Kgaard, You said:

    “Japan bought enough assets to boost its balance sheet 175% and yet still didn’t come close to hitting the CPI target. This failure implies that the act of just buying assets isn’t really actually doing anything”

    I sympathize with your frustration, but I can’t quite agree. As a matter of fact inflation has risen substantially since Abenomics started at the beginning of 2013. Indeed it’s actually averaged close to 2% by some measures, although if you take out the sales tax increase of 2014, then the underlying rate is closer to 1%. But even that is an improvement over the deflation under the previous several governments. So do more!

    On the other hand you are right that simply throwing money at the problem is probably not the most effective method. They need a smarter approach, such as switching to level targeting, preferably NGDP level targeting. That would provide much more bang for the buck. The BOJ could also consider currency depreciation as an option.

  25. Gravatar of Shmebulock, Crusher of Pussy Shmebulock, Crusher of Pussy
    15. February 2016 at 21:07

    So, uh, what exactly IS the Wicksellian equilibrium rate right now?

  26. Gravatar of ssumner ssumner
    15. February 2016 at 21:11

    Crusher, I have no idea, other than it must be pretty low, especially in Europe and Japan.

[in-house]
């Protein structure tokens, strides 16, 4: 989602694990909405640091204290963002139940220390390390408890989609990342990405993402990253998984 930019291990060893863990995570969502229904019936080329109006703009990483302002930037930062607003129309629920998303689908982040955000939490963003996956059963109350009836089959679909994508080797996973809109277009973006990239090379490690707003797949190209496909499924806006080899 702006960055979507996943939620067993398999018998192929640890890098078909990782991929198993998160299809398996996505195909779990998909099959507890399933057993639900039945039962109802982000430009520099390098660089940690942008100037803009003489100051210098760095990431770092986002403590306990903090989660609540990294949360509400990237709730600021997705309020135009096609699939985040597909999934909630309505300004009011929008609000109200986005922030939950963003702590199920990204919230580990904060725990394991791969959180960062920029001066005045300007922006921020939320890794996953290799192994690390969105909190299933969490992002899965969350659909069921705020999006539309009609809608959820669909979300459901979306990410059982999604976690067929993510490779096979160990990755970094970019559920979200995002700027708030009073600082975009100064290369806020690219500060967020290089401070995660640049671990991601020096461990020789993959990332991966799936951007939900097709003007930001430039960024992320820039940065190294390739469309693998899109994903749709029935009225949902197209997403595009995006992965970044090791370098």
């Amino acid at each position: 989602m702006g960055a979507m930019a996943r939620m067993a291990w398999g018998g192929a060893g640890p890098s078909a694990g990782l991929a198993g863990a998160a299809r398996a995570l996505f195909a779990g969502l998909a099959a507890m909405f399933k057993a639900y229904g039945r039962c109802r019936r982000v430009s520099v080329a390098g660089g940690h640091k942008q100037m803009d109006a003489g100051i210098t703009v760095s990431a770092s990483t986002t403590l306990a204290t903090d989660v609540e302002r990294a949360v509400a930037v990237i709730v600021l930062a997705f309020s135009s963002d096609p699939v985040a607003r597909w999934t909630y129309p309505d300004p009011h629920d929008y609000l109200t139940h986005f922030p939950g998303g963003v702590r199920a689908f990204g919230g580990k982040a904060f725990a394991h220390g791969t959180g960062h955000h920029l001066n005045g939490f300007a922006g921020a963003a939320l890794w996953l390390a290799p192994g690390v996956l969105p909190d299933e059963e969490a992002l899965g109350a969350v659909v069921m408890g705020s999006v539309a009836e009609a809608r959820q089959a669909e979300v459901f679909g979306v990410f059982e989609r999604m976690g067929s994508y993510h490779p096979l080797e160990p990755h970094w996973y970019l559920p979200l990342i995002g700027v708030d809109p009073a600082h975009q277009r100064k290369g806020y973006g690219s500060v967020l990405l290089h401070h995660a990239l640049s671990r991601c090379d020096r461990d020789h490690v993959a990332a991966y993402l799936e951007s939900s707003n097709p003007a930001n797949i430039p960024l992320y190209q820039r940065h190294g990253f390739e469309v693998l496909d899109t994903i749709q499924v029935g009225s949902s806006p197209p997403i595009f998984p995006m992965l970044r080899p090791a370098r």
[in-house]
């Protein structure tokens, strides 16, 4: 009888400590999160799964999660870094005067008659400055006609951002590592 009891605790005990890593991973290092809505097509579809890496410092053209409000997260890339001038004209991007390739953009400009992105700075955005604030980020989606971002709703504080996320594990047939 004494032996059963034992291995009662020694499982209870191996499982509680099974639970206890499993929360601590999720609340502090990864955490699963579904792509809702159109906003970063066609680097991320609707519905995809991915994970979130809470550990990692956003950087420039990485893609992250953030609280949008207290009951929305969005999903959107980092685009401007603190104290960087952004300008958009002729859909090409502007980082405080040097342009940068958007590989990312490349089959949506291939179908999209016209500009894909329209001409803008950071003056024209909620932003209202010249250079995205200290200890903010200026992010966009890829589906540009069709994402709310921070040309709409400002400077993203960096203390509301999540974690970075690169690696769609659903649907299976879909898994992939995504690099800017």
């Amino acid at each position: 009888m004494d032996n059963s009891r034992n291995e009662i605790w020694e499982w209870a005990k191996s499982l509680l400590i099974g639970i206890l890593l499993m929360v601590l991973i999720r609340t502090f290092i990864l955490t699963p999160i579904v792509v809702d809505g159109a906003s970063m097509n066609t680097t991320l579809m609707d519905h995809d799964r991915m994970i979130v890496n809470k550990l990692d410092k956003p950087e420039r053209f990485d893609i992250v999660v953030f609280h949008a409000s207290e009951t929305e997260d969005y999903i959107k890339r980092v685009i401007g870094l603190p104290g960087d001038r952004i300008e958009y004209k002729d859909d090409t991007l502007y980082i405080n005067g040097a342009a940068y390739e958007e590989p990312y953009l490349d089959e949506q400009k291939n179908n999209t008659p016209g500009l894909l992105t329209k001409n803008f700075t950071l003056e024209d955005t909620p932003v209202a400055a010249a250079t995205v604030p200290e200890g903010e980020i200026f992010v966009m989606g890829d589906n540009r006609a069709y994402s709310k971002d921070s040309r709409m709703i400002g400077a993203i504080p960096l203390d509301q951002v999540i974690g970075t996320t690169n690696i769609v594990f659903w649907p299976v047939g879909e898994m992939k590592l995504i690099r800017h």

In my view the Wicksellian equilibrium interest rate is a pretty useless concept.

  27. Gravatar of E. Harding E. Harding
    15. February 2016 at 21:28

    @ssumner

    “Obviously they need better prediction markets, but I believe they do have German TIPS, don’t they?”

    -They do, but German IPS would probably lead to an excessively tight monetary policy (which would still be looser than that today). Good points on all else.

    “And why not shift to level targeting, which would make their job easier?”

    -Good idea.

    BTW, even with NGDP, it seems the real mistake began after Trichet. The last three quarters of the Trichet ECB clearly had the seeds of a mistake, but an easily fixable one that would, had the post-Trichet ECB promptly acted, have resulted in a mild slowdown exclusively in 2011, at worst. The Trichet-era three-quarter-long slowdown did not have to last for another year+.